somehow if we would just take it upon ourselves, things would be better. that was another light in all of that and that was that when somehow when you turn your life over to god that he keeps things from you, good things from you. it was all i live. we have paid a terrible price. the story of mankind is the story of that live. it is thousands of years of an attempt for god to rehabilitate us and bring us closer to that reality. why am i saying this to you? what does this have to do with your legal career? the answer is everything. here is why. from this moment forward, you will move towards the professional fulfillment, personal fulfillment, the desire for your life to be one of happiness. perhaps you think that the film that will come from making the right choice in terms of going into the right area of law. maybe think the film it will come from marrying the right
person or not marrying the wrong person. mavy think that the telecom from some extraordinary case to take on or an office to run for. what i am here to tell you is the happen is you're searching for will never come for many of these things. no matter how good your job is commit your truly ambitious, there always be a job that you think is better. no matter how good your relationship will be with your spouse, there will always be a way to make that relationship better, no matter how much to accomplish your truly an ambitious person. there of the things you know what to accomplish even more so. alternately, you will find that it is not about what the world defines as happiness. you are striving for peace. not peace in the global perspective, but peace in the ability to take anything that comes your way and see the good in it. peace is the ability to be happy in good times and in bad when you have pain and when you have joy.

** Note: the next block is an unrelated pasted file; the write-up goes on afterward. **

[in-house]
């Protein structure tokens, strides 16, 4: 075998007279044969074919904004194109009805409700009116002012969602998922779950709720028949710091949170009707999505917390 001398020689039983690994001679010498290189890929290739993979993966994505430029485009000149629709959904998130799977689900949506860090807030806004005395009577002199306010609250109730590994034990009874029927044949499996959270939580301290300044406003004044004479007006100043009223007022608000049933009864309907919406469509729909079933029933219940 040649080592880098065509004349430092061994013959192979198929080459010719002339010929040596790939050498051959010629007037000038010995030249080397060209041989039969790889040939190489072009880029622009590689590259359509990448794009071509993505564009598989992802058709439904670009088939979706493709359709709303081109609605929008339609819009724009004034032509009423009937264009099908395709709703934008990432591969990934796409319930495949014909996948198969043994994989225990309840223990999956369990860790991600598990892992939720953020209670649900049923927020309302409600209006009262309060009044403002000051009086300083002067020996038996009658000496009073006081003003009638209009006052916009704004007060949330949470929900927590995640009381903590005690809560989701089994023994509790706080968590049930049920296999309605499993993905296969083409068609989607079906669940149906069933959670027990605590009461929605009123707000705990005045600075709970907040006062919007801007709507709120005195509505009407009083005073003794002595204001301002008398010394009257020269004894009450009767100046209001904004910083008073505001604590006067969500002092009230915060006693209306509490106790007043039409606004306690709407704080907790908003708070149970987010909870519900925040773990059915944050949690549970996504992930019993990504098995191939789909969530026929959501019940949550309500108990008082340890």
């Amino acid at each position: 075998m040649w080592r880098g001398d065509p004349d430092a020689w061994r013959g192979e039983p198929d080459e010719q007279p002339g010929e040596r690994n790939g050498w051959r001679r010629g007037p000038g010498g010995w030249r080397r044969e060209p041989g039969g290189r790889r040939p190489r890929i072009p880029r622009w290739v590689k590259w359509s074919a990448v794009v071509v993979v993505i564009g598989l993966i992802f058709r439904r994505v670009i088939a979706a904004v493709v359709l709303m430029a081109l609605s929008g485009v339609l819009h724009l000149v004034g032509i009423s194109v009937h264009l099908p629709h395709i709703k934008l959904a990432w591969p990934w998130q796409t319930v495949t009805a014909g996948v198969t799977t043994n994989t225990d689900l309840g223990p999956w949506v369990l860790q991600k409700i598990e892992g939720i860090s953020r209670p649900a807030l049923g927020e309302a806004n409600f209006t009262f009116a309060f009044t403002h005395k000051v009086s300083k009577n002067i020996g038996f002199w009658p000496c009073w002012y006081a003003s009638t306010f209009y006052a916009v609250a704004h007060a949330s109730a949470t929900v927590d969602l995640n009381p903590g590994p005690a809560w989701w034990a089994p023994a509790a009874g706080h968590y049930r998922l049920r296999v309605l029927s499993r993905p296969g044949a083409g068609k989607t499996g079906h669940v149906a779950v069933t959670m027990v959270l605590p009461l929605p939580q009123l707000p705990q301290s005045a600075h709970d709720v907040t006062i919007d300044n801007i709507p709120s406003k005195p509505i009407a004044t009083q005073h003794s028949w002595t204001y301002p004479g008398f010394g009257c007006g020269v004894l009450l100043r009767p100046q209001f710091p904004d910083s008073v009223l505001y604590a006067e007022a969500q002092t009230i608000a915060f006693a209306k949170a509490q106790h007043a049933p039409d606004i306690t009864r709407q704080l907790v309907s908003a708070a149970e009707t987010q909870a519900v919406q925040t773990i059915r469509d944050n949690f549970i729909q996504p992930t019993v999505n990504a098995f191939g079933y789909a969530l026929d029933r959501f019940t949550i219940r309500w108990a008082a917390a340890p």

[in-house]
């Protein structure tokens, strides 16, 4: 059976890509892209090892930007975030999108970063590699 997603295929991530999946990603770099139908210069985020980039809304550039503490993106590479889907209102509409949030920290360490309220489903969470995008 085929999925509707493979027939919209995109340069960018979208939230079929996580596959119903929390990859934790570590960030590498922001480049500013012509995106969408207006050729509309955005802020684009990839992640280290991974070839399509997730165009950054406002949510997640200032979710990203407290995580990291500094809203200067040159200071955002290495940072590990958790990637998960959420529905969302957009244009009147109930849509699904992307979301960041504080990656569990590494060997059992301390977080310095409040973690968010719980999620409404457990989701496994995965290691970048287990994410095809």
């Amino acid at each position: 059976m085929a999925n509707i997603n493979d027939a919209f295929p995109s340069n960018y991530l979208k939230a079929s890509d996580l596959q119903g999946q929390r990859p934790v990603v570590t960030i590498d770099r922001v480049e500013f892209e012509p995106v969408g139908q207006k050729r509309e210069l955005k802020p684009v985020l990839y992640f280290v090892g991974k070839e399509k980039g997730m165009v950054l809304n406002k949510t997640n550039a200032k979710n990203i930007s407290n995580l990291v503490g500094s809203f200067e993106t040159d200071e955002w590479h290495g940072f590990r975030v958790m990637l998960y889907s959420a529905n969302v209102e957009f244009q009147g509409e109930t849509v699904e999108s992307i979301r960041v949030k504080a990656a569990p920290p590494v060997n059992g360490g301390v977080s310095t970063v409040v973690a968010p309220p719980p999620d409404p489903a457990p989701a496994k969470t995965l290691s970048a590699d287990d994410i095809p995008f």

it is the ability to be happy with great disappointment and a great triumph. that peace will never come from any person, any job, or anything that you did. it is supranatural and will require your complete reliance on god to achieve it. that me tell you why that is so important. those of you gathered here today as graduates, as christians you are an ambassador of your faith. of graduates as this institution, you are a ambassador of this institution. many of you will go out to work in the world and the only thing that people will know about ave maria law school as their impression of you. you'll be the first and only impression they will ever have, in the short term, of what it means to be of the school and from the school, so much more so because of the faith element of this institution. your job, as all of our jobs, what you will truly find